Dubai Airport US Pre-Clearance Facility Coming?

In January, Abu Dhabi Airport added a US customs pre-clearance facility, whereby you clear customs and immigration prior to boarding your US-bound flights.

Abu-Dhabi-Preclearance-1
Abu Dhabi Airport US pre-clearance signage

In early June — prior to the inaugural Etihad Airways flight from Abu Dhabi to Los AngelesI used the facility. The facility was simply a bloody mess:

  • You’re supposed to start clearing customs & immigration two hours before departure, but once you clear it there’s no shopping/food, but just one small coffee stand. So as a business or first class passenger you’re sitting in the gate area rather than in the lounge.
  • Security is a mess, and even more superficially strict than in the US (who knew that was possible?!). For example, you have to take your shoes out of your bag.
  • US-bound flights from Abu Dhabi have consistently been delayed. 60-90 minute delays seem to be the norm for US-bound flights.

And just to look at the statistics, per FlightStats.com, here’s the on-time performance for Etihad’s New York flight, EY101, which uses the pre-clearance facility:

EY101-FlightStats-1
EY101-FlightStats-2

Yep, a whopping 13% on-time record. And the Chicago flight, EY151, which uses pre-clearance, has a 6% on-time record:

EY101-FlightStats-3
EY101-FlightStats-4

But via Arabian Business, it seems that Etihad’s CEO disagrees (bolding mine):

Etihad Airways president and CEO James Hogan added: “This is a game changer as far as Etihad is concerned. The facility has made a huge difference and really couldn’t have gone better. It’s great not just if you are flying direct to the US from Abu Dhabi but also connecting from elsewhere in the region.”

A game changer and it really couldn’t have gone better? Are you f&^$ing kidding me? Has he used the facility?

It’s one thing to say “well, we’re still trying to work out the kinks, but overall we’re pleased,” but to say that it’s a game changer and couldn’t have gone any better is a babbling brook of bull$hit if I’ve ever heard one. I’ve heard tons of people say they’d avoid Abu Dhabi because of this facility, but haven’t heard anyone saying “oh, this sounds so awesome, I’m totally going to connect in Abu Dhabi now.”

Actually, quick straw poll — has anyone used the facility and been so happy with it that they’d go out of their way to connect in Abu Dhabi again just to use it?

crickets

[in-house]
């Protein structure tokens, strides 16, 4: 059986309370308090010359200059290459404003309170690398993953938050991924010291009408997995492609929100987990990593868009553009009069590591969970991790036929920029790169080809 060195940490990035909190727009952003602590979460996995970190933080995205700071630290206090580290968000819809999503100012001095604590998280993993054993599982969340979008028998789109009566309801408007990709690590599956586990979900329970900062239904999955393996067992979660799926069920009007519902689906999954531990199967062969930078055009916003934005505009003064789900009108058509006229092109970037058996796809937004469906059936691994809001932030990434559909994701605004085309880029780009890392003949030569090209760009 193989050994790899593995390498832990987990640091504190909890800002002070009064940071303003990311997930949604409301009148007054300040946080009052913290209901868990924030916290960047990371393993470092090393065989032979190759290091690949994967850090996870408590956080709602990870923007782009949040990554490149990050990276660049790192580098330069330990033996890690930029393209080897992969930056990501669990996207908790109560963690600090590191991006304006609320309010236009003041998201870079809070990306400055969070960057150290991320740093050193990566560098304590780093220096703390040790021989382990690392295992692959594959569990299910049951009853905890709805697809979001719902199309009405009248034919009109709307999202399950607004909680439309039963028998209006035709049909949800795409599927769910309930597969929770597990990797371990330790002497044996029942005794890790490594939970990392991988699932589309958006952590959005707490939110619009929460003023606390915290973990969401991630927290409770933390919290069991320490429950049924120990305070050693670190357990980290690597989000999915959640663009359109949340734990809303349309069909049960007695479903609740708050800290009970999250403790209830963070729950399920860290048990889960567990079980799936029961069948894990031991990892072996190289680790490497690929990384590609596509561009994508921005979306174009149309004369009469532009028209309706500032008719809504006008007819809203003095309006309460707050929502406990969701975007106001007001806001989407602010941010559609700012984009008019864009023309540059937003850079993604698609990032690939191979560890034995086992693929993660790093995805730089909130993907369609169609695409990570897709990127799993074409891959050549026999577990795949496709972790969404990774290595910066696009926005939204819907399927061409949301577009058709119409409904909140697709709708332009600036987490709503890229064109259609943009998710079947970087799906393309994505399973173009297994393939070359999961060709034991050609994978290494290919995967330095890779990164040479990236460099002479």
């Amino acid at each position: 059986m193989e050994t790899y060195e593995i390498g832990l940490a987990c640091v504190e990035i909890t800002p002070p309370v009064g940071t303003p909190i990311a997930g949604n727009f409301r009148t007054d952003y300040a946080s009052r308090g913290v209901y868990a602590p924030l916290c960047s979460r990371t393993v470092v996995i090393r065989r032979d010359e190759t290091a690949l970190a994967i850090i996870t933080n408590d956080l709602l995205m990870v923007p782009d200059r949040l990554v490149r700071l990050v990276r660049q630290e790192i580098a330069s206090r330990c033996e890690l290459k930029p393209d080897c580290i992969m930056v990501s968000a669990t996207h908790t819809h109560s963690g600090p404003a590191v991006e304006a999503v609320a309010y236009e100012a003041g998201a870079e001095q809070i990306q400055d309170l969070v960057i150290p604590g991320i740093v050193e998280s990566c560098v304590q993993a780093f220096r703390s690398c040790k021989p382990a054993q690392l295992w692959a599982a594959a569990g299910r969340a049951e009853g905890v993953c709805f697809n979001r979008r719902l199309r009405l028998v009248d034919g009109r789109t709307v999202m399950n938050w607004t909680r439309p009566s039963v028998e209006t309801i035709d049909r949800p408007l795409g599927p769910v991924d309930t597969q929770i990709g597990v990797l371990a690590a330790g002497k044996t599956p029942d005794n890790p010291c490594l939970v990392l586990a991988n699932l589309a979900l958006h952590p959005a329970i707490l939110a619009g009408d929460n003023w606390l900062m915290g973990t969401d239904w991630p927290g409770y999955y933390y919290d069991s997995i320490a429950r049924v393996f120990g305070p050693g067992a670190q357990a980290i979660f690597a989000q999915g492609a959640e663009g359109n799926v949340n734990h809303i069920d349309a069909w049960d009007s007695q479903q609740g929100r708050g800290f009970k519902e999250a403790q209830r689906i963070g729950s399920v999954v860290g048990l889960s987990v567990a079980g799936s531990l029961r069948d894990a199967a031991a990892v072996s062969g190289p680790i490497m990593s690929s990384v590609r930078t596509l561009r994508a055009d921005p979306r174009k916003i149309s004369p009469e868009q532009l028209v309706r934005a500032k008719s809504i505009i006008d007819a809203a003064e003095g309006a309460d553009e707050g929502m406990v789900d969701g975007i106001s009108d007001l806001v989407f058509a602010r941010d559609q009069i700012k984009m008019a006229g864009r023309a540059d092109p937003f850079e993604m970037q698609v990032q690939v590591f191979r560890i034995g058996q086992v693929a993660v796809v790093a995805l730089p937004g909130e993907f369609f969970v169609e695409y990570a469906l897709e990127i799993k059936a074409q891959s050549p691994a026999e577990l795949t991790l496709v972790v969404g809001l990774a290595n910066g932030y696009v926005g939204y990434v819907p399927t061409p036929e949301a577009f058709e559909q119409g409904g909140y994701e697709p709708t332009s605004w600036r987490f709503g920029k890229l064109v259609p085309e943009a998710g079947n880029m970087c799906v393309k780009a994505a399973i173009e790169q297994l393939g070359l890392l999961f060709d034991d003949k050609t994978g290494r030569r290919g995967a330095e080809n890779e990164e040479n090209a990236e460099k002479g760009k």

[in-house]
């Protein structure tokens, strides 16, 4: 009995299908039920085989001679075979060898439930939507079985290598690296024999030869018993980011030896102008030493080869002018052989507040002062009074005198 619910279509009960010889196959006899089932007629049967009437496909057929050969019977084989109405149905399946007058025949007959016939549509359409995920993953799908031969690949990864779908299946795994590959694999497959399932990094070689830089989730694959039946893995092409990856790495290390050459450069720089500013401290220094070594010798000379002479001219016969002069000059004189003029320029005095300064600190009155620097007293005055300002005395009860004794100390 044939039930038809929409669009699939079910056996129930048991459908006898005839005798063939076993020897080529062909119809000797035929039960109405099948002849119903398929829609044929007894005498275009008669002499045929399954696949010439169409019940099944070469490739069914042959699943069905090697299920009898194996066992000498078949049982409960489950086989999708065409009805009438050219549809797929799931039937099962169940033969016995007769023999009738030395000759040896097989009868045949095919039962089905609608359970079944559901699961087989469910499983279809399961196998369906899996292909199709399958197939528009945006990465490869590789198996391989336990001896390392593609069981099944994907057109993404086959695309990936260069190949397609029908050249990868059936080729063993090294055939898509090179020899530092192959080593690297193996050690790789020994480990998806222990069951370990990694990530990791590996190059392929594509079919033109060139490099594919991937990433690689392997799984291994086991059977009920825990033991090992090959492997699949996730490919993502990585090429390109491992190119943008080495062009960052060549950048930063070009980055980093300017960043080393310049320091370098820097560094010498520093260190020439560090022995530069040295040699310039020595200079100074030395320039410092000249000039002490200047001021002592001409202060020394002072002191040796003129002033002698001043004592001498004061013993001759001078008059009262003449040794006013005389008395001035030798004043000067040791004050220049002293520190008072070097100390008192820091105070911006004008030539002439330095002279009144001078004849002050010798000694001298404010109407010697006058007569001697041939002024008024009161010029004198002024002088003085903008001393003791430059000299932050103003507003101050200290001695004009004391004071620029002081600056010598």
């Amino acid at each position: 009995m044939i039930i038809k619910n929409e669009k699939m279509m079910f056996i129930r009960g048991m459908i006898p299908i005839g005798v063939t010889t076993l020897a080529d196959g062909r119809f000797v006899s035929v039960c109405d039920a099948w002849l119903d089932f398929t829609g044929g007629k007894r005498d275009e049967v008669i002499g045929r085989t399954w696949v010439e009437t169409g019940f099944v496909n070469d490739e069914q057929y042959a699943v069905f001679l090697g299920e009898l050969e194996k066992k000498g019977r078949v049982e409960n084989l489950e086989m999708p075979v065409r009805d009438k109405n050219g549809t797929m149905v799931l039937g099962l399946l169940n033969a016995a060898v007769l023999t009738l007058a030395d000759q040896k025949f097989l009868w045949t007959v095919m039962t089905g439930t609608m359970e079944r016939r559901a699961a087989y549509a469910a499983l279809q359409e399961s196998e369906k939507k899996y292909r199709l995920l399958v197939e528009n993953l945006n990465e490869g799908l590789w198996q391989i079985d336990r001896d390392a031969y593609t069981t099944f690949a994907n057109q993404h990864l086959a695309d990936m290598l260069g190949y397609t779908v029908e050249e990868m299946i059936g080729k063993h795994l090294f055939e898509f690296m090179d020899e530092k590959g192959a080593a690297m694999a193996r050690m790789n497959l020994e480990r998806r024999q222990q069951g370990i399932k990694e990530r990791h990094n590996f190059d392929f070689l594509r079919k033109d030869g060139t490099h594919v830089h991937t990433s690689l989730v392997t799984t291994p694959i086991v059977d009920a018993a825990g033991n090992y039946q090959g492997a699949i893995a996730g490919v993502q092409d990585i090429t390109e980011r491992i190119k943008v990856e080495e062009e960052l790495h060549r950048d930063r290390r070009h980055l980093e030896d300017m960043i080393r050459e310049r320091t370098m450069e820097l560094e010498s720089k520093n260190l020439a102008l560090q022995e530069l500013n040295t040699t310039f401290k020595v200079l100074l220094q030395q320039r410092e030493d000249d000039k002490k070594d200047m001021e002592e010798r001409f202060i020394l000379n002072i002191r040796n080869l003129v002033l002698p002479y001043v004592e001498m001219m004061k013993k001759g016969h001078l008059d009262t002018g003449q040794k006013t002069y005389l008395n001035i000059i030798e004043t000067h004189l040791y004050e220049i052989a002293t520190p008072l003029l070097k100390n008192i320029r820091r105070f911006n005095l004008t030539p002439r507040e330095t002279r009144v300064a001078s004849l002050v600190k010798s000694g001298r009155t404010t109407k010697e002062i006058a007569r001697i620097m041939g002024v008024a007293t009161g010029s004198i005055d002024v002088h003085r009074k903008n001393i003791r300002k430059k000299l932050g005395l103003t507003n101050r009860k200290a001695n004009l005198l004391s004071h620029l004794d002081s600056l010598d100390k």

Well, when you implement a horrible system “perfectly executed game changer” in one place, the logical conclusion is to expand it… right? Via Arabian Business, it seems like that’s what they’re looking to do in Dubai (bolding mine):

The United States is set to extend its immigration pre-clearance facility to include Dubai as well as Abu Dhabi within the next year, the US ambassador to the UAE has told Arabian Business.

Speaking at an event in Los Angeles to celebrate the launch of direct flights from Abu Dhabi on Etihad Airways, Michael Corbin said: “‎We are looking at Dubai as an option for pre-clearance. It has only been operational for a few months in Abu Dhabi but has been a huge success and we want to expand it in the UAE. President Obama has made it his priority to encourage more visitors to the US and this is a big part of that.”

If you think the Abu Dhabi pre-clearance facility is a mess, it would have nothing on the Dubai pre-clearance facility. Dubai Airport has multiple terminals and concourses, and even consolidating all of the US-bound flights in one place would be challenging, especially in light of the A380 terminal. I mean, in the A380 terminal you can board US-bound flights directly from the lounges, which is a huge selling point of the concourse. That simply wouldn’t be possible if they somehow created a pre-clearance facility.


Board directly from the lounge at Dubai Airport

I guess the only president of a Middle Eastern airline with a head on his shoulders anymore is Tim Clark of Emirates. In this video he correctly calls such a facility a logistical nightmare, and (correctly) identifies that a pre-clearance facility isn’t the solution:

To paraphrase the key part of what he says:

“I’m not sure the benefits are that great given the scale of what we are doing into the US at the moment. The trick, really, is for the US government to restore its human resources to its entry points so it can meet the requirements of the consumers that want to go into the US. This is all a result of a shutdown of the resources that have fallen into border protection in the US.”

Ding, ding, ding, we have a winner! Why don’t we work on improving the flow of US immigration facilities in the US, by properly staffing them during peak hours, adding more automated machines (as we’re now seeing at some US entry points), etc.?

Bottom line

Look, I’m not trying to be a big ol’ drama queen here, but there are some things that really grind my gears. The fact that something can be so poorly executed, yet both the CEO of the airline and the government officials basically call it a perfect success, just leaves me shaking my head.